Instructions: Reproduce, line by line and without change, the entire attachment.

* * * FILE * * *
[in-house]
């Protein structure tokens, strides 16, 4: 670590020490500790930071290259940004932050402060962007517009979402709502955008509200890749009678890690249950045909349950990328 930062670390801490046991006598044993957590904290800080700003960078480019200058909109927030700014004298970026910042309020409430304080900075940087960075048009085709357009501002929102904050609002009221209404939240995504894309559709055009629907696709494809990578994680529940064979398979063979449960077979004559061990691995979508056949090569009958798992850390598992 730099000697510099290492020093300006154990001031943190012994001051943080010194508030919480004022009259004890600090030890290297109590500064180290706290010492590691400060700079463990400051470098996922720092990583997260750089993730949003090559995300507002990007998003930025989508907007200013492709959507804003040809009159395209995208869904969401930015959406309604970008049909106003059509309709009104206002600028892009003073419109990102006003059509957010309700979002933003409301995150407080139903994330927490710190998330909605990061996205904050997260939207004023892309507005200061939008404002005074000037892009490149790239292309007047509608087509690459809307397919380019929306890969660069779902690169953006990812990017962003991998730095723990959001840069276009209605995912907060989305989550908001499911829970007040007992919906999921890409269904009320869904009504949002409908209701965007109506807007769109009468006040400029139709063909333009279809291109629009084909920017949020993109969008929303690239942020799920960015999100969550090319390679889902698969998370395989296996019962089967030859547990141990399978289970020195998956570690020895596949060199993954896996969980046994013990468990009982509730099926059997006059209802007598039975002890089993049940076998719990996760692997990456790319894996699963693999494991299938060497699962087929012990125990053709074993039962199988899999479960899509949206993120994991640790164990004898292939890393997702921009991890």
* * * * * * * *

[in-house]
């Protein structure tokens, strides 16, 4: 670590020490500790930071290259940004932050402060962007517009979402709502955008509200890749009678890690249950045909349950990328 930062670390801490046991006598044993957590904290800080700003960078480019200058909109927030700014004298970026910042309020409430304080900075940087960075048009085709357009501002929102904050609002009221209404939240995504894309559709055009629907696709494809990578994680529940064979398979063979449960077979004559061990691995979508056949090569009958798992850390598992 730099000697510099290492020093300006154990001031943190012994001051943080010194508030919480004022009259004890600090030890290297109590500064180290706290010492590691400060700079463990400051470098996922720092990583997260750089993730949003090559995300507002990007998003930025989508907007200013492709959507804003040809009159395209995208869904969401930015959406309604970008049909106003059509309709009104206002600028892009003073419109990102006003059509957010309700979002933003409301995150407080139903994330927490710190998330909605990061996205904050997260939207004023892309507005200061939008404002005074000037892009490149790239292309007047509608087509690459809307397919380019929306890969660069779902690169953006990812990017962003991998730095723990959001840069276009209605995912907060989305989550908001499911829970007040007992919906999921890409269904009320869904009504949002409908209701965007109506807007769109009468006040400029139709063909333009279809291109629009084909920017949020993109969008929303690239942020799920960015999100969550090319390679889902698969998370395989296996019962089967030859547990141990399978289970020195998956570690020895596949060199993954896996969980046994013990468990009982509730099926059997006059209802007598039975002890089993049940076998719990996760692997990456790319894996699963693999494991299938060497699962087929012990125990053709074993039962199988899999479960899509949206993120994991640790164990004898292939890393997702921009991890």